Appellant Williams, a psychologist employed at Central State Hospital, was transferred from his position because of complaints that patients in the unit in which he worked had been abused by certain employees, a situation of which Williams allegedly had known but had failed to report to his superiors. There were also complaints that Williams could not get along with his fellow workers.
During the period of time before the decision to transfer Williams was finalized, there came to the attention of the hospital's superintendent an unsigned hand-written letter stating that a named female employee in Williams' unit was spending an inordinate amount of time with Williams behind the closed doors of his office. The superintendent showed the letter to the deputy superintendent and they agreed not to pursue the matter because it did not impress them as being reliable information.
During the course of the deliberations as to whether Williams should be transferred, the superintendent mentioned the existence of the letter to several persons in the direct chain of command over Williams, including appellee Cook, who was Treatment Unit Chief of the Long-Term Care Division. The hospital's personnel officer was also told. After the decision to transfer Williams was made, it was Cook's duty to tell Williams' immediate supervisor, one Cowan, of the decision. He did so in private, giving Cowan the reasons for the decision and mentioning the letter as one of the reasons. Cook then asked Cowan to be present during the forthcoming private meeting with Williams at which the latter would be informed that he, along with several other persons in his unit, was being transferred. Cowan did so; Cook told Williams in Cowan's presence why he was being transferred, and mentioned the accusations made in the anonymous letter. Williams filed suit against Cook for libel and slander. 1
Cook moved for summary judgment, alleging that there was no publication; that the statements of which Williams complained were privileged communications; and that appellant had failed to show actual malice, as required when the defense of privilege is raised. The trial court granted the motion. Williams appeals, enumerating as error the award of summary judgment and the assessment of costs against the plaintiff. Held:
Williams, 188 Ga. App. 14
, 15 (371 SE2d 878
) (1988). Publication of allegedly defamatory information in the course of an employer's investigation of an employee's job performance, when made to persons in authority, is not "publication" within the meaning of the law. Madden-Lee v. Day's Inns of America, 184 Ga. App. 485 (361 SE2d 714) (1987)
; Jackson v. Douglas County Elec. &c. Corp., 150 Ga. App. 523 (258 SE2d 152) (1979)
. LuAllen v. Home Mission Bd., 125 Ga. App. 456 (188 SE2d 138) (1972)
. The record in the instant case makes it clear that those to whom the information concerning the anonymous letter and the accusation it contained was communicated were persons who, by reason of their job functions, needed to be informed of all the factors involved in the deliberations concerning Williams' possible transfer. We agree with appellee that no publication, in the legal sense, occurred here.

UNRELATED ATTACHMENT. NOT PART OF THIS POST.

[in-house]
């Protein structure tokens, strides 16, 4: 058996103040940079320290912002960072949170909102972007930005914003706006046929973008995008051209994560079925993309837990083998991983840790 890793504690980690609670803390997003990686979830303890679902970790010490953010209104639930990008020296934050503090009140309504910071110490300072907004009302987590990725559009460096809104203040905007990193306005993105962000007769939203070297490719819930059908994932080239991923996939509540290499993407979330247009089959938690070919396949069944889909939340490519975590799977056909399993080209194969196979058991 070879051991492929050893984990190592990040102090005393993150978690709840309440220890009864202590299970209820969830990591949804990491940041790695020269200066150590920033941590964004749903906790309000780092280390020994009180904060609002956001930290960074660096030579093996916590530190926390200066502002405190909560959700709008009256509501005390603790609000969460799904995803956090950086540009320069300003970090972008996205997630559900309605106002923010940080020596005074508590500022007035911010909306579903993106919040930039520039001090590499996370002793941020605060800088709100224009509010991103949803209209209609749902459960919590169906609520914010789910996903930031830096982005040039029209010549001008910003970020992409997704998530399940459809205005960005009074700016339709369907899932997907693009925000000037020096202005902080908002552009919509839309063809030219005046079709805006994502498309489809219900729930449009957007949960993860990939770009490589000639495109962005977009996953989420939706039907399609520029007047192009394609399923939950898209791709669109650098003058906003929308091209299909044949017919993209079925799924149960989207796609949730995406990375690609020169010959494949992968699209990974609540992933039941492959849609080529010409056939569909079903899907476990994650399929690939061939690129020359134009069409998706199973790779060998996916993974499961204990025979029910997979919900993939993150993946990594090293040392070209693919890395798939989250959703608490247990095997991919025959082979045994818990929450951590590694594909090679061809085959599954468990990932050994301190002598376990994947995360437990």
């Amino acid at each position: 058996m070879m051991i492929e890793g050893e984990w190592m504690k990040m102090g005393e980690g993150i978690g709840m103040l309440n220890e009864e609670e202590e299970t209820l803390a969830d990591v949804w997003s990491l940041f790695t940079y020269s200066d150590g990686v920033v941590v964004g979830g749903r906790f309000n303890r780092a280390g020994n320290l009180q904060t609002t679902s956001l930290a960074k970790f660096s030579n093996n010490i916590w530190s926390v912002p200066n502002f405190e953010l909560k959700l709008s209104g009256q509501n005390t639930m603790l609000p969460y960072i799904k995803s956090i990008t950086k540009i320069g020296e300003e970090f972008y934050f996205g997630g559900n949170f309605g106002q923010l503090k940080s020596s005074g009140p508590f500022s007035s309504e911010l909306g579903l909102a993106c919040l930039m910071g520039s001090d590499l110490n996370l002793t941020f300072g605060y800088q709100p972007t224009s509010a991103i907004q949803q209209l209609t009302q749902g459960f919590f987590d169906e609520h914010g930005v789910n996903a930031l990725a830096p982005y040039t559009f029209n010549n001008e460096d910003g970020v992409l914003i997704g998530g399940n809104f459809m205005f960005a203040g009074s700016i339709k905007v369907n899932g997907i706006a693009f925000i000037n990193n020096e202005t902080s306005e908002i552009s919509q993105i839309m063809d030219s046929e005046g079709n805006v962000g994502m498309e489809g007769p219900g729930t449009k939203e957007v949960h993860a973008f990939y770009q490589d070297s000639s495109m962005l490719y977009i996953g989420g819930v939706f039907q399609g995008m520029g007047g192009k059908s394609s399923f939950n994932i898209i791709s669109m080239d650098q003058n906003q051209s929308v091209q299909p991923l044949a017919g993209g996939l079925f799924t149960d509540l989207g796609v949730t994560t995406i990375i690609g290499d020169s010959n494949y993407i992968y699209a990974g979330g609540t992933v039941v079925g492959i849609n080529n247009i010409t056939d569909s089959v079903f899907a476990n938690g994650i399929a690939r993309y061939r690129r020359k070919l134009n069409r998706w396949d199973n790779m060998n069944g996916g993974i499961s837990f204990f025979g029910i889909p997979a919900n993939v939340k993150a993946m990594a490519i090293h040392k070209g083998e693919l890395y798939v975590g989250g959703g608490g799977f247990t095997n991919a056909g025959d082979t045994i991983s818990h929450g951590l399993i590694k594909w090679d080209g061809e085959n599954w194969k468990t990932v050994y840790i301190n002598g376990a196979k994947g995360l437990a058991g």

2. Moreover, the disclosure of the letter and its contents to the persons to whom in the instant case the disclosure was made clearly falls within the ambit of privilege. OCGA 51-5-7
defines as privileged "statements made in good faith in the performance of a public duty; . . . statements made in good faith in the performance of a legal or moral private duty . . ." In Jones v. J. C. Penney Co., 164 Ga. App. 432 (297 SE2d 339) (1982)
, this court held, at 434: "In defamation cases involving an employer's disclosure to other employees of the reasons for a [personnel action], the general rule is that a qualified privilege exists where the disclosure is limited to those employees who have a need to know by virtue of the nature of their duties . . ." In the instant case all those hospital employees to whom the allegedly defamatory information was communicated were persons who "ha[d] a need to know," starting with Williams' immediate supervisor up through the echelons to the deputy superintendent, and also including the head of personnel, who almost by definition "had need to know" of any change involving any of the hospital's personnel. It is difficult to conceive of a clearer-cut instance of privileged communication than that at issue here.
3. Under OCGA 51-5-9
, however, any asserted privilege is invalidated by a showing that the privilege was "used merely as a cloak for venting private malice." In the instant case appellant makes no such showing. To the contrary, the record is replete with indications that no actual malice was involved. Attached to the motion for summary judgment are the affidavits of appellee Cook and Superintendent Kurtz, recounting the circumstances under which information regarding the accusatory letter was passed along to those who for valid reasons needed to know of it, and affirming that no actual malice of any sort was involved. Moreover, the record shows that other persons were transferred at the same time as Williams, a further indication that the entire transaction was a personnel decision made by persons whose responsibility it was to make such decisions, and that Williams was not singled out in a punitive manner. See Meyer v. Ledford, 170 Ga. App. 245 (316 SE2d 804) (1984)
Our examination of the entire record of the instant case (including the depositions filed in the supplemental record), together with relevant law, persuades us that the trial court did not err in granting summary judgment to appellee Cook.
Michael J. Bowers, Attorney General, William C. Joy, Senior Assistant Attorney General, B. Patricia Downing, Assistant Attorney General, Sell & Melton, John A. Draughon, for appellee.